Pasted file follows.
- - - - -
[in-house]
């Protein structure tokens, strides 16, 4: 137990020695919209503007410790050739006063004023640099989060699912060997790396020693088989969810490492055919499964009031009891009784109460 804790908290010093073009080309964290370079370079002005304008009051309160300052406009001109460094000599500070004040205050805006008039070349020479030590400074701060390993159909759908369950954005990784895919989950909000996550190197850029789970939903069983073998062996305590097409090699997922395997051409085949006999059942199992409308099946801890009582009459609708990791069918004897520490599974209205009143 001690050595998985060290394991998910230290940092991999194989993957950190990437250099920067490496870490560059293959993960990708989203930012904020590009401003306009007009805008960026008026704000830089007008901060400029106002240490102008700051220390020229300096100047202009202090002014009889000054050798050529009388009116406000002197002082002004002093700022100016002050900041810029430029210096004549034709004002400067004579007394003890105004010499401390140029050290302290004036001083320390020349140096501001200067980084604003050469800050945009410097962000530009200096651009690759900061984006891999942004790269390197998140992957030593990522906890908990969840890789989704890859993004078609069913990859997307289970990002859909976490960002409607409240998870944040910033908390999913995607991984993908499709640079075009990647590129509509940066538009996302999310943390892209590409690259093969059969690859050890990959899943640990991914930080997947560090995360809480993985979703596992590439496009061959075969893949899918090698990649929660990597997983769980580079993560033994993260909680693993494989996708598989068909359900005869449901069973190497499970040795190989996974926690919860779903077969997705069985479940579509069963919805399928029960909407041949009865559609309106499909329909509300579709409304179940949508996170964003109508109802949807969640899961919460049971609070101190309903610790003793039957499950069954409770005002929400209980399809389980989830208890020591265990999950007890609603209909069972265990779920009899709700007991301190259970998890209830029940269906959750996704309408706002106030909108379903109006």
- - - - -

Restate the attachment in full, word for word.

[in-house]
């Protein structure tokens, strides 16, 4: 137990020695919209503007410790050739006063004023640099989060699912060997790396020693088989969810490492055919499964009031009891009784109460 804790908290010093073009080309964290370079370079002005304008009051309160300052406009001109460094000599500070004040205050805006008039070349020479030590400074701060390993159909759908369950954005990784895919989950909000996550190197850029789970939903069983073998062996305590097409090699997922395997051409085949006999059942199992409308099946801890009582009459609708990791069918004897520490599974209205009143 001690050595998985060290394991998910230290940092991999194989993957950190990437250099920067490496870490560059293959993960990708989203930012904020590009401003306009007009805008960026008026704000830089007008901060400029106002240490102008700051220390020229300096100047202009202090002014009889000054050798050529009388009116406000002197002082002004002093700022100016002050900041810029430029210096004549034709004002400067004579007394003890105004010499401390140029050290302290004036001083320390020349140096501001200067980084604003050469800050945009410097962000530009200096651009690759900061984006891999942004790269390197998140992957030593990522906890908990969840890789989704890859993004078609069913990859997307289970990002859909976490960002409607409240998870944040910033908390999913995607991984993908499709640079075009990647590129509509940066538009996302999310943390892209590409690259093969059969690859050890990959899943640990991914930080997947560090995360809480993985979703596992590439496009061959075969893949899918090698990649929660990597997983769980580079993560033994993260909680693993494989996708598989068909359900005869449901069973190497499970040795190989996974926690919860779903077969997705069985479940579509069963919805399928029960909407041949009865559609309106499909329909509300579709409304179940949508996170964003109508109802949807969640899961919460049971609070101190309903610790003793039957499950069954409770005002929400209980399809389980989830208890020591265990999950007890609603209909069972265990779920009899709700007991301190259970998890209830029940269906959750996704309408706002106030909108379903109006």